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UFOs & Mind-Altering Drugs: A Connection?

In a recent article at his UFO Conjectures blog, Rich Reynolds addressed the matter of UFOs and LSD. The article is titled “LSD, Hallucinations, and UFOs.” You can find it here. Rich says: “Most of you know about the notorious CIA program, MK-Ultra, that, in 1959, experimented with LSD on military personnel and volunteers.” He adds: “I’ve always thought (and written) that the Pascagoula encounter (Hickson/Parker) and Travis Walton’s ‘abduction’ may have been drug induced.”

Having known Rich for far more than a few years, I should note that he has a deep interest in the possibility that at least some significant UFO incidents may have had a hallucinogen of some kind at their core. We’re not, however, talking here about using LSD for recreational purposes. Instead, we’re talking about situations which may have been utilized – by military and intelligence services – to, in essence, fake a UFO event. The reason? Maybe to try and gauge the extent to which the human mind can be manipulated? To fake alien encounters as a means to make us believe we have extraterrestrials among us when, perhaps, we don’t? To determine how easy it might be to create a bogus extraterrestrial event? The controversial questions are many. The answers are far less so. What we can say, though, is that there are a surprising number of cases on record that just might fall into one or more of the above categories. I’ll share with you three of many.

We’ll start with a man named Orfeo Angelucci. He was one of that controversial band of people who claimed – largely in the 1950s – encounters with very human-like ETs. They were known as the Space Brothers. As for the eyewitnesses like Angelucci, they were titled the Contactees. Angelucci’s aliens were here to save us from self-destruction – as were most of the Space Brothers of that era. It was when Angelucci started talking about the Space-Brothers (and Sisters too) being Communists, and also claiming meetings with mysterious human characters wh0 wanted Angelucci to insert the Communist angle into his lectures, that things got very strange. It was then that Angelucci got a weird visitor. And a weird experience, too.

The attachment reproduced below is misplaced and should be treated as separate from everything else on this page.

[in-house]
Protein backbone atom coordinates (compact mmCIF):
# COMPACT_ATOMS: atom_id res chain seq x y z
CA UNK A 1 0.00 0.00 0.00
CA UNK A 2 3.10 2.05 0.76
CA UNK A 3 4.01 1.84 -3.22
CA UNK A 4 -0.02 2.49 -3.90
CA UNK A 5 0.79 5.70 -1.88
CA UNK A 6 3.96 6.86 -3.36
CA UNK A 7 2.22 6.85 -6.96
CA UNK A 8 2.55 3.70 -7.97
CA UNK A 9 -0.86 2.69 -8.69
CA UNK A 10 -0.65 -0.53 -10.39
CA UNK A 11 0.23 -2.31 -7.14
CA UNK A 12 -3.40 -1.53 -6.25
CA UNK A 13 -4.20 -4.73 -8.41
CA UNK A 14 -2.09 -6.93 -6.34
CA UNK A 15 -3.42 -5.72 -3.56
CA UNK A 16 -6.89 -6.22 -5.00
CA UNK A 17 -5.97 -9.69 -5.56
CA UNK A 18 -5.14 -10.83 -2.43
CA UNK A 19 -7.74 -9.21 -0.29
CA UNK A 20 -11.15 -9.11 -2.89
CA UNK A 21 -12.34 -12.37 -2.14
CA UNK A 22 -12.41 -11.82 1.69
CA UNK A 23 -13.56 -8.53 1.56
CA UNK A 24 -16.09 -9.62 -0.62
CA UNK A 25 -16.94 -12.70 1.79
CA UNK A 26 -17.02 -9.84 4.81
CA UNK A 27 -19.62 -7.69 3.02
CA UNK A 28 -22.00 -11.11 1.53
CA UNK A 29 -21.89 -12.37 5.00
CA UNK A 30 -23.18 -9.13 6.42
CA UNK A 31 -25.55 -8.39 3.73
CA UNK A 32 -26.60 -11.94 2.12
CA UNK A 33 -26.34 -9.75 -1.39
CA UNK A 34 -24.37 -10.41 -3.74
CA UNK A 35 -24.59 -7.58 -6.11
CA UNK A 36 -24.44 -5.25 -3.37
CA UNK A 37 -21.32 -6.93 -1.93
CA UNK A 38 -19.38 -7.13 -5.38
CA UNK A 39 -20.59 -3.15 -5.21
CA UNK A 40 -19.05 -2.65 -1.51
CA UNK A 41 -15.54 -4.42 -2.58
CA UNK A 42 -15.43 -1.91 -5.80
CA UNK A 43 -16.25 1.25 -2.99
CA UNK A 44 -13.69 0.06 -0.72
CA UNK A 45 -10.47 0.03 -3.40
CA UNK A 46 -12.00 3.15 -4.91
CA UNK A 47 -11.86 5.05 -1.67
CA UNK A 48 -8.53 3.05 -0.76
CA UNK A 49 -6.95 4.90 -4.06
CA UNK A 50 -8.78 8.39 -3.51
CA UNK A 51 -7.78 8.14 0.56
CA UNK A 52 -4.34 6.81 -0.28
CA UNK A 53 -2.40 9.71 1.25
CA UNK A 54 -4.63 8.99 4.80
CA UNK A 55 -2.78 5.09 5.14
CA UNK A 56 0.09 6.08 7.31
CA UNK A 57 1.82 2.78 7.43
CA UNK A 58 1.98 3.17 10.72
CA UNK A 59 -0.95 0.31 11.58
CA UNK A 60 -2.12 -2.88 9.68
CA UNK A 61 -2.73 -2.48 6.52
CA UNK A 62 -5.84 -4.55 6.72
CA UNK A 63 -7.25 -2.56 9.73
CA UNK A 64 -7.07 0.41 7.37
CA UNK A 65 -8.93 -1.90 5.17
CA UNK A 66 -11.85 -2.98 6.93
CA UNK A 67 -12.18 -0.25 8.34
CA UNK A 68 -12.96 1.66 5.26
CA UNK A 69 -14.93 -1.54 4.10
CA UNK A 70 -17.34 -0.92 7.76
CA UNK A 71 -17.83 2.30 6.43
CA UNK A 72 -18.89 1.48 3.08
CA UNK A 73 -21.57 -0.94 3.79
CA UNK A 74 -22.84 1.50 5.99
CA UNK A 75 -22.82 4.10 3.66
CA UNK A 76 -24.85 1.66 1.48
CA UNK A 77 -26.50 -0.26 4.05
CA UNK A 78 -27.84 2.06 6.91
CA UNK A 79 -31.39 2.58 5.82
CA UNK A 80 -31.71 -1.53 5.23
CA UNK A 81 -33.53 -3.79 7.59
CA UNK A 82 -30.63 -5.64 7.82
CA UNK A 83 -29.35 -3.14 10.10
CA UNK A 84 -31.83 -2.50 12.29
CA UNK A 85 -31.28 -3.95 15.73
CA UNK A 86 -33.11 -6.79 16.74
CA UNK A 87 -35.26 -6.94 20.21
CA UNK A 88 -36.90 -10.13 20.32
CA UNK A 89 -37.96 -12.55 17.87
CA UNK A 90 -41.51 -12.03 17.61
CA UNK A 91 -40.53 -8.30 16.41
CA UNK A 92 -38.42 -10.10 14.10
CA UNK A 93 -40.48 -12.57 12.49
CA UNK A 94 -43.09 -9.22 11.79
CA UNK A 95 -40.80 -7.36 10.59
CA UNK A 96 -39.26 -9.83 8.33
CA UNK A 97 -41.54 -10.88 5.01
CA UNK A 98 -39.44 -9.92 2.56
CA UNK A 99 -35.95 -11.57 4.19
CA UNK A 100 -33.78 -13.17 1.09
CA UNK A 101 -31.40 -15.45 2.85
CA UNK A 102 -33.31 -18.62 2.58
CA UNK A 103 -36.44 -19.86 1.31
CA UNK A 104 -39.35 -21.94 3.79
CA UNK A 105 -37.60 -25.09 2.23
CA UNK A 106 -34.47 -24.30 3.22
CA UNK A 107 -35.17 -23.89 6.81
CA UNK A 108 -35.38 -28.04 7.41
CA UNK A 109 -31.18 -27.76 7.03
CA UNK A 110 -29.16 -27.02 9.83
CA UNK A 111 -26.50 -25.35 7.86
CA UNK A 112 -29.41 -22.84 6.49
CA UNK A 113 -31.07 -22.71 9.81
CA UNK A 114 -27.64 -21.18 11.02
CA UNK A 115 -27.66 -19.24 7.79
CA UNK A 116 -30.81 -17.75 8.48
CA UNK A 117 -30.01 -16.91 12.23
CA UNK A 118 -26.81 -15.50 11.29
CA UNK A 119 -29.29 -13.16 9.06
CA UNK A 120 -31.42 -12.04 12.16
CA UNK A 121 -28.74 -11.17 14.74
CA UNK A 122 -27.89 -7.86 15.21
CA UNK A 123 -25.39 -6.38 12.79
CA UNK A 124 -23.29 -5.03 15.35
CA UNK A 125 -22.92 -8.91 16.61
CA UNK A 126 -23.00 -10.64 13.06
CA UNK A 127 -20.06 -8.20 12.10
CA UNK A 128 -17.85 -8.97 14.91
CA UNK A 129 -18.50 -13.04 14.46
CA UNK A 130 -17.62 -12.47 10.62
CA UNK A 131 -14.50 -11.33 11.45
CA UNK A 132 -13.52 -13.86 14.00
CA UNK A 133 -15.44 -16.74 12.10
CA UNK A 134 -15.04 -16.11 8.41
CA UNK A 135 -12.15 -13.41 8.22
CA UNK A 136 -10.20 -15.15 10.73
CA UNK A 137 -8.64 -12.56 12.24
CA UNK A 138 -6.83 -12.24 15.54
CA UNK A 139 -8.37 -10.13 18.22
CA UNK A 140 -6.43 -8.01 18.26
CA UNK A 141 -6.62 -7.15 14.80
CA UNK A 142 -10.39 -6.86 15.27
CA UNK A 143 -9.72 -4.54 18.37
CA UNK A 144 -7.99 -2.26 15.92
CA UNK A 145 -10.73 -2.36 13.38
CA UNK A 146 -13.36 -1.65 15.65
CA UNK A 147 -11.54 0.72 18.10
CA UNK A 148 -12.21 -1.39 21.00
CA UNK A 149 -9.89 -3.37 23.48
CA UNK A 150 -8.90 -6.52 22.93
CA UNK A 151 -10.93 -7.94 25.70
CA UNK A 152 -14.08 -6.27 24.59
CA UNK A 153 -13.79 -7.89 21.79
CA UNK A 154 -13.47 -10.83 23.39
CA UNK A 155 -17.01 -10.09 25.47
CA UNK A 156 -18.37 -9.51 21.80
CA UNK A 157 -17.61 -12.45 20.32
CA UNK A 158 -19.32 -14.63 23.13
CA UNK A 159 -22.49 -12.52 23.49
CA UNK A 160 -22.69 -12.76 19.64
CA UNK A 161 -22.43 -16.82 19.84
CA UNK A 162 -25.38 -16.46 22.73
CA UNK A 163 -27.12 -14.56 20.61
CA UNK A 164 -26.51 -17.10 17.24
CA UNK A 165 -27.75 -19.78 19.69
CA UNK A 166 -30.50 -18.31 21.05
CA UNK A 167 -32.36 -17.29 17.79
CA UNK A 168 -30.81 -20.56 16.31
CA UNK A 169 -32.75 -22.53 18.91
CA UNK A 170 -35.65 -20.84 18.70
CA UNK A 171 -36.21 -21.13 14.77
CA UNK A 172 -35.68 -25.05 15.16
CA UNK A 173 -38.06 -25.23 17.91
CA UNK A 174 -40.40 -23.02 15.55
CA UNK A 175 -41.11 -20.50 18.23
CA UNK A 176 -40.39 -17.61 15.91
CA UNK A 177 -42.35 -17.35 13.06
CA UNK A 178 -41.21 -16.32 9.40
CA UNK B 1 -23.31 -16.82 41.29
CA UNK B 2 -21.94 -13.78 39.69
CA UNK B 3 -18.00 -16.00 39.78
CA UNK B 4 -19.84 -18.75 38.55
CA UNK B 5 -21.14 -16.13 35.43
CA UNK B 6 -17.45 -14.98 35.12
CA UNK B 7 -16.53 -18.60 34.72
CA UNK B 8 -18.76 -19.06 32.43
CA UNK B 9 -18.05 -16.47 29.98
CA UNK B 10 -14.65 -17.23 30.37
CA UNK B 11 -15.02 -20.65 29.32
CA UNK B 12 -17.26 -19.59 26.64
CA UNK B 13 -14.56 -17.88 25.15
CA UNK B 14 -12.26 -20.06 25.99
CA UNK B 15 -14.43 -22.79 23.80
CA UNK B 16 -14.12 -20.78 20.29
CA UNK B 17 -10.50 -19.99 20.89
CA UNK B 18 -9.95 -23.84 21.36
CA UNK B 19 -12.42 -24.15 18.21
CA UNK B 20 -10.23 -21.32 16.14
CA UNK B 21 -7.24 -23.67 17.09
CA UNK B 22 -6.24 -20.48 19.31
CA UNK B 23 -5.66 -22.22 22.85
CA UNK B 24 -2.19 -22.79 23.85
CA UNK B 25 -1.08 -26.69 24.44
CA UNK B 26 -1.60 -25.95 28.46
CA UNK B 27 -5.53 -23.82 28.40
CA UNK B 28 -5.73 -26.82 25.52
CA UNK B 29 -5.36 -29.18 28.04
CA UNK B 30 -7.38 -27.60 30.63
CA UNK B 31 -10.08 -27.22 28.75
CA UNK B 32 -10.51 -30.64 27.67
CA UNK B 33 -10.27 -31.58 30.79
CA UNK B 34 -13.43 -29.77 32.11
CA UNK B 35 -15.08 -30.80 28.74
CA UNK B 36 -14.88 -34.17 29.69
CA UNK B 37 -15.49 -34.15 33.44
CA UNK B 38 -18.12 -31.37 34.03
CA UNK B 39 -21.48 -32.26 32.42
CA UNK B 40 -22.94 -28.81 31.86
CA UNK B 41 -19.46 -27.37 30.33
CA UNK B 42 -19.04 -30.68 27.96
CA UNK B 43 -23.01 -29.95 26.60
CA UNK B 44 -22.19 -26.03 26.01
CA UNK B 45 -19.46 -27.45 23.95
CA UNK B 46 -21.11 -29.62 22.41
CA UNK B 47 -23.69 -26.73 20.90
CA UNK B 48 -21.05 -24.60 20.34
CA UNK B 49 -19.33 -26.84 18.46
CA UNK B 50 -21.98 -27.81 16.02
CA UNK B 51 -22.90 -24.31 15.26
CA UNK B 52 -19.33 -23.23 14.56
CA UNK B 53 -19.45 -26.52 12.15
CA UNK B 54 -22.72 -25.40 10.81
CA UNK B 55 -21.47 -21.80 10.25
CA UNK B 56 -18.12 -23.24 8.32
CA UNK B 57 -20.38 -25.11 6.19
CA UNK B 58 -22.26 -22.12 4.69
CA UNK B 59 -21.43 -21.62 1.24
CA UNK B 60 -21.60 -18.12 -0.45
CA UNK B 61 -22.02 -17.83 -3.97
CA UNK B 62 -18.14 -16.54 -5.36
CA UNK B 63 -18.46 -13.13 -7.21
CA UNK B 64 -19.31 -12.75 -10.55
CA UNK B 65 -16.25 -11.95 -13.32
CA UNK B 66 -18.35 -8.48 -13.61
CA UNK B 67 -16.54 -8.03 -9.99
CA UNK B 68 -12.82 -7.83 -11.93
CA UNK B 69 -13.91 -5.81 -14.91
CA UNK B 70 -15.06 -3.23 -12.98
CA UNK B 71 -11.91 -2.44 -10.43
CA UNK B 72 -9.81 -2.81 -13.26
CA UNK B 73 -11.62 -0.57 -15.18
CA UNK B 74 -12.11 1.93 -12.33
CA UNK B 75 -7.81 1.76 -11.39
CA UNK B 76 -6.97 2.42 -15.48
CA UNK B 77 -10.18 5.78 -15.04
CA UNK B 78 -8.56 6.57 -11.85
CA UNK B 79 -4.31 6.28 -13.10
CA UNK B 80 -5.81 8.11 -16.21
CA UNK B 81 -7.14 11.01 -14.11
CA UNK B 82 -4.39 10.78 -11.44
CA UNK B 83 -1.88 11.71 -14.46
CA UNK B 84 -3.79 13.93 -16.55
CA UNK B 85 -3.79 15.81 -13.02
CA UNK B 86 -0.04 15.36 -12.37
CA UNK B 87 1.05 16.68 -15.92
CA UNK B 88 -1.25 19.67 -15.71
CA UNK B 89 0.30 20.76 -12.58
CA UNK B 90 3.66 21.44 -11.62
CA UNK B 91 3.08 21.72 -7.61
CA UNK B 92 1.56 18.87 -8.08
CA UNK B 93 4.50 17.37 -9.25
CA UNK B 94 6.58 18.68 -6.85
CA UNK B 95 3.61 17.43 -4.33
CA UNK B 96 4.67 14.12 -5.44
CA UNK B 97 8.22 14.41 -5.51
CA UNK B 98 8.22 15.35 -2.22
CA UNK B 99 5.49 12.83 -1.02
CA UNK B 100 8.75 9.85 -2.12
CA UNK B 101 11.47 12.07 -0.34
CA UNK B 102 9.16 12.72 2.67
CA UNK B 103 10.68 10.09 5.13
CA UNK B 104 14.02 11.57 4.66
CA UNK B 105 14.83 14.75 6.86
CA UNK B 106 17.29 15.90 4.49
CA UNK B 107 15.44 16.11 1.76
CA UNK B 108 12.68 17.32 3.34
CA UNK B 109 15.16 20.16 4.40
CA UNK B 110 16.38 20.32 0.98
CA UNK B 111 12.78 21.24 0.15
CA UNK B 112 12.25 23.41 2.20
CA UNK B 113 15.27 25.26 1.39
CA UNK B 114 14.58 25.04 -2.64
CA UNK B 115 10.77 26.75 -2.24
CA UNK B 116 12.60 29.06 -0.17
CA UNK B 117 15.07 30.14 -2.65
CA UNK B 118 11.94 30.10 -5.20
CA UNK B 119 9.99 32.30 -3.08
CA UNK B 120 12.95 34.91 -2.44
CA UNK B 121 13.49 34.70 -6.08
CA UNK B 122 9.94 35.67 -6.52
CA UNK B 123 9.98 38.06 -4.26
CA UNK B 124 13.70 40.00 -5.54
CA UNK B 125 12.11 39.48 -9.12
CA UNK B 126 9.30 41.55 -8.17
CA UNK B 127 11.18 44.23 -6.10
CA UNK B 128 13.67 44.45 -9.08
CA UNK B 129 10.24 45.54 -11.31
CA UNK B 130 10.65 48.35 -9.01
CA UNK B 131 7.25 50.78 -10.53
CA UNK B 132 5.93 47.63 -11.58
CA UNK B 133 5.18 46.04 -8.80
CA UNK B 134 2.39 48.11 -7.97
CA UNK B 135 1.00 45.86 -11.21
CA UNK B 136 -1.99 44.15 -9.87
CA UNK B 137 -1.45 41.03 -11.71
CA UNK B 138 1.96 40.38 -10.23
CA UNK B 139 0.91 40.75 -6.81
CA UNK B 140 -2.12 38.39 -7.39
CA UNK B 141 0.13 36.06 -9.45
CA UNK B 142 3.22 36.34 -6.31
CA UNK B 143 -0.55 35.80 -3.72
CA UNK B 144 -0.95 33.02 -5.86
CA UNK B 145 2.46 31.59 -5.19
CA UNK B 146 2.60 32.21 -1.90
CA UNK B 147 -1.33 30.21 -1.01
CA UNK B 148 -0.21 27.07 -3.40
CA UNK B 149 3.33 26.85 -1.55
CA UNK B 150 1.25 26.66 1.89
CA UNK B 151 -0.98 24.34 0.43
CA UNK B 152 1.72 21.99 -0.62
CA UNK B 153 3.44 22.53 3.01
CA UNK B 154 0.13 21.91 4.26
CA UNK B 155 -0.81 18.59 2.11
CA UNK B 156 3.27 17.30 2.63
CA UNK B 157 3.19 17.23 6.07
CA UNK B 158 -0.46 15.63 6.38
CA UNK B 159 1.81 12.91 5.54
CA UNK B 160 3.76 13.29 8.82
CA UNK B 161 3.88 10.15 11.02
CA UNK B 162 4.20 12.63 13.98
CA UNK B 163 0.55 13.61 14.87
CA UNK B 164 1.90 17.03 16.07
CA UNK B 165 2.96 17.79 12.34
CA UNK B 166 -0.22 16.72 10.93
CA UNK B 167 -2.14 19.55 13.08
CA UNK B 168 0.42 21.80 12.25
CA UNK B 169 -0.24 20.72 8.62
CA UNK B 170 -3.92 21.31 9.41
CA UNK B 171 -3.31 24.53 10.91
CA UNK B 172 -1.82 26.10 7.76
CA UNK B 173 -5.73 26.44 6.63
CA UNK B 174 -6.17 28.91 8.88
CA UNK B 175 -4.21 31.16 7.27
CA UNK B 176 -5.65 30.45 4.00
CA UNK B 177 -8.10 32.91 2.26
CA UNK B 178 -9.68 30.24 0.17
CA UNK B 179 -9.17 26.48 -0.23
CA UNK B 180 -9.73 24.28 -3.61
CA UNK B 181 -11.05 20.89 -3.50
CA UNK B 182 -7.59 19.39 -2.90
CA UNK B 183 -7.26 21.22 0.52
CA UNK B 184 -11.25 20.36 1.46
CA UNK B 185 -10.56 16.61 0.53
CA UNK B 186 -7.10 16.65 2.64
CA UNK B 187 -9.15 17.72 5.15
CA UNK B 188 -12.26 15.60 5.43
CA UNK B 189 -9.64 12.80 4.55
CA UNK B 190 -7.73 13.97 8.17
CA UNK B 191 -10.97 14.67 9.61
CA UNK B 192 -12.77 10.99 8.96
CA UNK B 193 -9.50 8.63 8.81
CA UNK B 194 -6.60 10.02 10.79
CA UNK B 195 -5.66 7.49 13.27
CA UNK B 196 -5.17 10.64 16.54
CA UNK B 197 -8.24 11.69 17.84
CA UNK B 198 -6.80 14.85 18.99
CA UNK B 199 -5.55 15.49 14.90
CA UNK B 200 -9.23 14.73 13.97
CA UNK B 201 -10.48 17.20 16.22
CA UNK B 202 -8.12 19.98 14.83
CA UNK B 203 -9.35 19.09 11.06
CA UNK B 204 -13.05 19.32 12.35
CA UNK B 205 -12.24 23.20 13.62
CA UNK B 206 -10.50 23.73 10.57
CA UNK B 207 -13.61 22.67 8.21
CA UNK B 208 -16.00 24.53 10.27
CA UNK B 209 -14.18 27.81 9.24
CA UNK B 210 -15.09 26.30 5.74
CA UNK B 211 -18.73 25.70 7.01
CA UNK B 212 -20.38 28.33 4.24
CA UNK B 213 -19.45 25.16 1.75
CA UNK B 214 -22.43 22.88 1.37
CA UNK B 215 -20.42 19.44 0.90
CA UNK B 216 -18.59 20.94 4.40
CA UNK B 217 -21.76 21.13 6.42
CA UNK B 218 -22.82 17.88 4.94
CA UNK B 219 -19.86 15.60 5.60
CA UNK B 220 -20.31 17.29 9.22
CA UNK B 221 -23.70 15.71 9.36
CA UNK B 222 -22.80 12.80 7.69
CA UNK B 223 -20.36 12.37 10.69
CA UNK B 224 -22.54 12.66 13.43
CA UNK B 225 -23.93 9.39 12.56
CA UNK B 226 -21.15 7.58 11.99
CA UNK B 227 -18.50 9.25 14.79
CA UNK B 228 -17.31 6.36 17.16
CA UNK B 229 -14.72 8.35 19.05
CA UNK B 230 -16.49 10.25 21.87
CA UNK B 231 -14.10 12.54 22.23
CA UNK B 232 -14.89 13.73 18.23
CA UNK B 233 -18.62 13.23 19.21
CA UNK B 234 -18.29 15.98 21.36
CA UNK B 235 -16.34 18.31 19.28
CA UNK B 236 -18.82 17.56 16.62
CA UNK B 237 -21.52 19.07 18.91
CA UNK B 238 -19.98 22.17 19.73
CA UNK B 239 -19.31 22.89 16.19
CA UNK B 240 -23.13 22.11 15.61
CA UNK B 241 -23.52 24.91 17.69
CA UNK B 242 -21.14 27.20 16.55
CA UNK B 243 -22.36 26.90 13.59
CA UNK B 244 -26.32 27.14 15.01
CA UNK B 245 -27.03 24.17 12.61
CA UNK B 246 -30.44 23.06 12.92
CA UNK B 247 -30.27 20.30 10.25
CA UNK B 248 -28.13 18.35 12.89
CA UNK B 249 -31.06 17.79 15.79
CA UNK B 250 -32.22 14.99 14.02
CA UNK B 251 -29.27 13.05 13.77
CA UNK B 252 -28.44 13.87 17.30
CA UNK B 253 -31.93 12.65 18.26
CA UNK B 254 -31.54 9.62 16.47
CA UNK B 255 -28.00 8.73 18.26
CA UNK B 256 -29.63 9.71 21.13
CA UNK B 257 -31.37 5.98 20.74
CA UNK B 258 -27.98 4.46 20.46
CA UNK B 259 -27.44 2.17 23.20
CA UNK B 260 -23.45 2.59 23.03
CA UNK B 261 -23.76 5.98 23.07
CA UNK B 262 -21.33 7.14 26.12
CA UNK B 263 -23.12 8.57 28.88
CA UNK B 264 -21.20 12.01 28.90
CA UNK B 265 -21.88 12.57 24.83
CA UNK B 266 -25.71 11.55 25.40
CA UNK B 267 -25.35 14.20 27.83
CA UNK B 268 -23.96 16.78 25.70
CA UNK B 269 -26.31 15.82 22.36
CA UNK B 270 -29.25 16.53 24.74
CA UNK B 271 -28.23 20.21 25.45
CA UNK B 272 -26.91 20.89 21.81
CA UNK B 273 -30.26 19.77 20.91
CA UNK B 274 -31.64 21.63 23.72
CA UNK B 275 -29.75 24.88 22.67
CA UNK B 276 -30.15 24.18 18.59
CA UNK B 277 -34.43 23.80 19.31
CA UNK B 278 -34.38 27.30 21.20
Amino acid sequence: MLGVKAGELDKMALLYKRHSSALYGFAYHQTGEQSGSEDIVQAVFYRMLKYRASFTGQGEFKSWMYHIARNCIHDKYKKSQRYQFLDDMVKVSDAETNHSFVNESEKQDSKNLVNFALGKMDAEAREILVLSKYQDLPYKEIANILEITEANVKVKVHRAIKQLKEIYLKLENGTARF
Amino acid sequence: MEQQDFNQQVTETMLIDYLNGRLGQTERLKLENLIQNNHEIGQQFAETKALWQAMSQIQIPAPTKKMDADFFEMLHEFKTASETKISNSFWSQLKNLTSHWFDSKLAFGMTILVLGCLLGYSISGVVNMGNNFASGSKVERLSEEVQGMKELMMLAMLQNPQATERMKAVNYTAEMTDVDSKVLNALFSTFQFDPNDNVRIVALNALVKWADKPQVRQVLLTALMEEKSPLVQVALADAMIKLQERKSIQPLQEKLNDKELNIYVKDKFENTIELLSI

Angelucci claimed that on one particular evening in December 1954, he traveled out to a diner in Twentynine Palms, California. The reason was to meet with an odd, enigmatic character called Adam, who wanted to discuss his, Angelucci’s, experiences. Although Adam appeared human, Angelucci wasn’t at all sure that was the case. Things got weird when, as they sat and chatted, Adam asked Angelucci to take a pill, which he passed to him. Incredibly, Angelucci did exactly that: he put it in his mouth and knocked it back with a mysterious drink provided by Adam.

It wasan’t long before Angelucci felt decidedly spaced-out. He began to hallucinate: nothing less than a little woman (and I do mean little, as in just inches tall) danced in his drink. Reality had gone right out of the window. And, on top of that, Angelucci was aware of two men in military uniforms sitting close by. They were intently watching every move that Angelucci made, and they seemed to note his every word spoken to Adam. Something caused Angelucci to spill the beans on his connections to the Space Brothers, the matter of communism, and more. Maybe someone in government wanted to find out what Angelucci really knew about communist aliens. Or, maybe, it was a case of concerns that Angelucci was being used – wittingly or not – to promote communism via the UFO subject. Whatever the answer, it seems very likely that Angelucci had been drugged by something that caused him to tell all that he knew and, in the process, fall into a deeply drugged state.